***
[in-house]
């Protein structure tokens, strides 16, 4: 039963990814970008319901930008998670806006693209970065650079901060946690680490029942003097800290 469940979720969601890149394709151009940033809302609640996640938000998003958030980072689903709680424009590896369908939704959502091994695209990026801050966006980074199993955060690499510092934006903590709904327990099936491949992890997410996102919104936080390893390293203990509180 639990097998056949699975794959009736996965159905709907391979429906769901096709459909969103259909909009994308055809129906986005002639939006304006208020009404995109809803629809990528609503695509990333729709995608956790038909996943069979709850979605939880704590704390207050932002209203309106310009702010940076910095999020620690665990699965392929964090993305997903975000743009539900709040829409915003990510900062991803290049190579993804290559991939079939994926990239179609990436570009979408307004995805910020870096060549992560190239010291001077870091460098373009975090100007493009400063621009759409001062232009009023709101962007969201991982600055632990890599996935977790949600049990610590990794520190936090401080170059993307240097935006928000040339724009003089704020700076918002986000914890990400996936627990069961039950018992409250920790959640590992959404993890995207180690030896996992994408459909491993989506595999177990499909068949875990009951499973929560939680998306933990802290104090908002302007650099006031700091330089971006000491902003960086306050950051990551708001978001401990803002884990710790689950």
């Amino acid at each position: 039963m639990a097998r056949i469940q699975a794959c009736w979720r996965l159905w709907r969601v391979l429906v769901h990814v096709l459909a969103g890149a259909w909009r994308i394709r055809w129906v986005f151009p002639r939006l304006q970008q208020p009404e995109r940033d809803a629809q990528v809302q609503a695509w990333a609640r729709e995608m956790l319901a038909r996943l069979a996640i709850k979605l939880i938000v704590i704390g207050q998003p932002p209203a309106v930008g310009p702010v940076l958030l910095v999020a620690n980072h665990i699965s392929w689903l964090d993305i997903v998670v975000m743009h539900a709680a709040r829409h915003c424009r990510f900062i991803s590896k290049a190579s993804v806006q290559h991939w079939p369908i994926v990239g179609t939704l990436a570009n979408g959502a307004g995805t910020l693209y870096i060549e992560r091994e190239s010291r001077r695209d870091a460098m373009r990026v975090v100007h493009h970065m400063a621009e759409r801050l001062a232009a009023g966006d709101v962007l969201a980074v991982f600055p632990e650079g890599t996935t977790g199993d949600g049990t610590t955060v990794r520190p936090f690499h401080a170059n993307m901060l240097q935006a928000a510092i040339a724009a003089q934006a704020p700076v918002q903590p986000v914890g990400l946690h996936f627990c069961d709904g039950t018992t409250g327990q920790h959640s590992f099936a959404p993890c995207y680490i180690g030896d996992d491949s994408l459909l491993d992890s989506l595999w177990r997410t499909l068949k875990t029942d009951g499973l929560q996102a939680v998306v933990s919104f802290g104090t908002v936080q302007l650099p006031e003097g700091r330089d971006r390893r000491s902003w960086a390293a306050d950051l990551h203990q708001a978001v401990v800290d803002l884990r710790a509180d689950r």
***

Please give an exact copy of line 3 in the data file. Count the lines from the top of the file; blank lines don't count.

């Amino acid at each position: 039963m639990a097998r056949i469940q699975a794959c009736w979720r996965l159905w709907r969601v391979l429906v769901h990814v096709l459909a969103g890149a259909w909009r994308i394709r055809w129906v986005f151009p002639r939006l304006q970008q208020p009404e995109r940033d809803a629809q990528v809302q609503a695509w990333a609640r729709e995608m956790l319901a038909r996943l069979a996640i709850k979605l939880i938000v704590i704390g207050q998003p932002p209203a309106v930008g310009p702010v940076l958030l910095v999020a620690n980072h665990i699965s392929w689903l964090d993305i997903v998670v975000m743009h539900a709680a709040r829409h915003c424009r990510f900062i991803s590896k290049a190579s993804v806006q290559h991939w079939p369908i994926v990239g179609t939704l990436a570009n979408g959502a307004g995805t910020l693209y870096i060549e992560r091994e190239s010291r001077r695209d870091a460098m373009r990026v975090v100007h493009h970065m400063a621009e759409r801050l001062a232009a009023g966006d709101v962007l969201a980074v991982f600055p632990e650079g890599t996935t977790g199993d949600g049990t610590t955060v990794r520190p936090f690499h401080a170059n993307m901060l240097q935006a928000a510092i040339a724009a003089q934006a704020p700076v918002q903590p986000v914890g990400l946690h996936f627990c069961d709904g039950t018992t409250g327990q920790h959640s590992f099936a959404p993890c995207y680490i180690g030896d996992d491949s994408l459909l491993d992890s989506l595999w177990r997410t499909l068949k875990t029942d009951g499973l929560q996102a939680v998306v933990s919104f802290g104090t908002v936080q302007l650099p006031e003097g700091r330089d971006r390893r000491s902003w960086a390293a306050d950051l990551h203990q708001a978001v401990v800290d803002l884990r710790a509180d689950r």